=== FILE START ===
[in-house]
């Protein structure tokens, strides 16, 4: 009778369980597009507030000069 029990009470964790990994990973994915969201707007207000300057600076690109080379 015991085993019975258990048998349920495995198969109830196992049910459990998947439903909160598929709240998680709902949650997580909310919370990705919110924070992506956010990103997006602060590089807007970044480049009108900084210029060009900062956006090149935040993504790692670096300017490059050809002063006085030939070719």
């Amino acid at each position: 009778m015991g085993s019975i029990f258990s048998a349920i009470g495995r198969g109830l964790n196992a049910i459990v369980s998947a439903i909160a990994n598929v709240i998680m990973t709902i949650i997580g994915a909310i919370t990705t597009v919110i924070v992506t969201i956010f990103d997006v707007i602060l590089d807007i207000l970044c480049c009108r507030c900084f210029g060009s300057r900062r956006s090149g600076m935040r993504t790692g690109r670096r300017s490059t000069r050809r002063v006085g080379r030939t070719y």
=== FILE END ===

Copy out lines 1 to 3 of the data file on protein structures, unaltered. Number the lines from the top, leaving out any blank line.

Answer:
[in-house]
């Protein structure tokens, strides 16, 4: 009778369980597009507030000069 029990009470964790990994990973994915969201707007207000300057600076690109080379 015991085993019975258990048998349920495995198969109830196992049910459990998947439903909160598929709240998680709902949650997580909310919370990705919110924070992506956010990103997006602060590089807007970044480049009108900084210029060009900062956006090149935040993504790692670096300017490059050809002063006085030939070719």
């Amino acid at each position: 009778m015991g085993s019975i029990f258990s048998a349920i009470g495995r198969g109830l964790n196992a049910i459990v369980s998947a439903i909160a990994n598929v709240i998680m990973t709902i949650i997580g994915a909310i919370t990705t597009v919110i924070v992506t969201i956010f990103d997006v707007i602060l590089d807007i207000l970044c480049c009108r507030c900084f210029g060009s300057r900062r956006s090149g600076m935040r993504t790692g690109r670096r300017s490059t000069r050809r002063v006085g080379r030939t070719y």